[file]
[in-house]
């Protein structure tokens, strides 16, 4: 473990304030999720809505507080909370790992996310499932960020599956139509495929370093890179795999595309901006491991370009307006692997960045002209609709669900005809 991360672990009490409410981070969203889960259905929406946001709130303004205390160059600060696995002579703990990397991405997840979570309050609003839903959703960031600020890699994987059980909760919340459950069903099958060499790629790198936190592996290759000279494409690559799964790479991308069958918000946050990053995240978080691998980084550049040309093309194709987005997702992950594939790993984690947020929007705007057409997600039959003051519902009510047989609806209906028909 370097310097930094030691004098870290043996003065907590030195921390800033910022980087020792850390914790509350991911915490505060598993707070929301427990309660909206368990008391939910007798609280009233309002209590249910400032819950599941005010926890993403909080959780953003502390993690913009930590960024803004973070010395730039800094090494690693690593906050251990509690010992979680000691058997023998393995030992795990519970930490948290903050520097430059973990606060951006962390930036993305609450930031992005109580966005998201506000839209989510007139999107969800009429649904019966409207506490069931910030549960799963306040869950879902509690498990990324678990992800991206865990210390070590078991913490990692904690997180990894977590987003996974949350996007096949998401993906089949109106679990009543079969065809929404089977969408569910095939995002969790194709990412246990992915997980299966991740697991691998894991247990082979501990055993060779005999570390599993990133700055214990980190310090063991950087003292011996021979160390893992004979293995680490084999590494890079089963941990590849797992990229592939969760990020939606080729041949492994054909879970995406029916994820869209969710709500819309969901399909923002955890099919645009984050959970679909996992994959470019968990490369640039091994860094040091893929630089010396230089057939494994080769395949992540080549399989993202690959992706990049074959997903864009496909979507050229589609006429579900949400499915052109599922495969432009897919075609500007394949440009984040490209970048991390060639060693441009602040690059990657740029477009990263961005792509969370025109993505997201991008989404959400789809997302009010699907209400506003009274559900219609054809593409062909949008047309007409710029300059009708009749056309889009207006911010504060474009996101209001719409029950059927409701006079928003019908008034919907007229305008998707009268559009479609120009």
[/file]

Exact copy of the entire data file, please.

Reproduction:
[in-house]
């Protein structure tokens, strides 16, 4: 473990304030999720809505507080909370790992996310499932960020599956139509495929370093890179795999595309901006491991370009307006692997960045002209609709669900005809 991360672990009490409410981070969203889960259905929406946001709130303004205390160059600060696995002579703990990397991405997840979570309050609003839903959703960031600020890699994987059980909760919340459950069903099958060499790629790198936190592996290759000279494409690559799964790479991308069958918000946050990053995240978080691998980084550049040309093309194709987005997702992950594939790993984690947020929007705007057409997600039959003051519902009510047989609806209906028909 370097310097930094030691004098870290043996003065907590030195921390800033910022980087020792850390914790509350991911915490505060598993707070929301427990309660909206368990008391939910007798609280009233309002209590249910400032819950599941005010926890993403909080959780953003502390993690913009930590960024803004973070010395730039800094090494690693690593906050251990509690010992979680000691058997023998393995030992795990519970930490948290903050520097430059973990606060951006962390930036993305609450930031992005109580966005998201506000839209989510007139999107969800009429649904019966409207506490069931910030549960799963306040869950879902509690498990990324678990992800991206865990210390070590078991913490990692904690997180990894977590987003996974949350996007096949998401993906089949109106679990009543079969065809929404089977969408569910095939995002969790194709990412246990992915997980299966991740697991691998894991247990082979501990055993060779005999570390599993990133700055214990980190310090063991950087003292011996021979160390893992004979293995680490084999590494890079089963941990590849797992990229592939969760990020939606080729041949492994054909879970995406029916994820869209969710709500819309969901399909923002955890099919645009984050959970679909996992994959470019968990490369640039091994860094040091893929630089010396230089057939494994080769395949992540080549399989993202690959992706990049074959997903864009496909979507050229589609006429579900949400499915052109599922495969432009897919075609500007394949440009984040490209970048991390060639060693441009602040690059990657740029477009990263961005792509969370025109993505997201991008989404959400789809997302009010699907209400506003009274559900219609054809593409062909949008047309007409710029300059009708009749056309889009207006911010504060474009996101209001719409029950059927409701006079928003019908008034919907007229305008998707009268559009479609120009």